In 1967 a sardine like fish, Kapenta (Limnothrissa Modan) was introduced into Lake Kariba to alleviate the food shortage in Zambia. The project eventually became successful in that the sardines multiplied at an excellent rate but, with a significant alteration to the ecology of the Lake. The Tiger fish of Kariba started instead to feed on the Kapenta in the deeper waters and left the Bream alone. By 1969 it was recognized that Kapenta was a valuable and viable food source and a pilot scheme was set up to catch the fish. There were good and bad months and eventually a large commercial fishing operation was given a license to catch the fish as a commercial enterprise. After some trials and errors Pursein nets, dip nets and lift nets were all approved and are presently used by both the public and commercial operators in a growing fish business.
Kapenta are light-attracted fish, with adults averaging 4-5 cm long. Their protein content is exceptionally high at 62%. The once black skies and magnificent views of the Milky Way from the shores of Lake Kariba are a thing of the past. The surface of the Lake is dotted with fishing rigs aiming powerful floodlights into the water to attract the fish to be caught in the various fishing nets. Not only is the Lake affected by ‘light pollution', there is also the incessant groan of boat engines and generators pervading the night hours as the fishing continues 7 days a week! There are seasonal fluctuations in the Kapenta catches, related to the extra nutrients brought down following the rainy season, reaching a peak fish density in July and August. With so many fish, food then becomes a problem and results in a collapse of the Kapenta population and by September and October there is a scarcity and the price of the fish goes up accordingly. This food has now become part of the staple diet for many of the people of both Zambia and Zimbabwe. It is sold at all grocery stores and is available on most menus at hotels and restaurants in these central African nations.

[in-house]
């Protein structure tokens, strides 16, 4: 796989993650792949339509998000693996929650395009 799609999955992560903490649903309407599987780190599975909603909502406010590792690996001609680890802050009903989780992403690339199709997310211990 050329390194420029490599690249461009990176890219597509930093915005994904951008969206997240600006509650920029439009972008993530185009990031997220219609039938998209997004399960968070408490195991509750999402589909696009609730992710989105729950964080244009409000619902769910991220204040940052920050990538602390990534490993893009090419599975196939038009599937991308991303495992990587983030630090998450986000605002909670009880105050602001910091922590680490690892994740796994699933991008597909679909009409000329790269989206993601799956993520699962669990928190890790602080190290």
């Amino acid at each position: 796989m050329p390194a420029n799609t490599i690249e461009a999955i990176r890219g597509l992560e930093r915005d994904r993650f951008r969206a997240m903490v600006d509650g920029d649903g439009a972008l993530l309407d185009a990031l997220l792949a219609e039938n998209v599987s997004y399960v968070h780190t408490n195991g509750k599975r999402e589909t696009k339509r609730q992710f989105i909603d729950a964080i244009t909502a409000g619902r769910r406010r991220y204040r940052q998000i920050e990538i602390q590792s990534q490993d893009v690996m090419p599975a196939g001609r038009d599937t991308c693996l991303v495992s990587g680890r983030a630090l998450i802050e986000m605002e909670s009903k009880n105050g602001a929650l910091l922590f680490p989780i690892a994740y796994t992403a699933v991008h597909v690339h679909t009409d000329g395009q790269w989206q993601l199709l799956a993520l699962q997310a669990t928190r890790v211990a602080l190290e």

Downstream from Kariba: Mana Pools
The Zambezi River continues to be the border between Zambia and Zimbabwe for another 200 miles from Kariba. The main road linking Zimbabwe to Zambia and the north crosses the Otto Beit Bridge at Chirundu where the river is confined in a relatively narrow gorge. About 30 miles further downstream the Zambezi is joined by Zambia's other significant river the Kafue. Seasonally, a significant amount of water is added to the Zambezi's flow at this point and the river swells considerably. The river flow downstream is again confined within gorges interrupted by occasional wide unrestricted stretches. The various governments who share the river have declared National Parks or Wild Life refuges at significant spots along its course. One such place is the Mana Pools National Park of Zimbabwe, an area of 848 sq. miles (2,196 sq. km.) about 45 minutes flight time downstream from Kariba and about 40 miles from the confluence of the Kafue River. It is a recreation area where animal life can be viewed from canoes on the river, or on foot and motorized safaris run from camps on the southern shores of the Zambezi.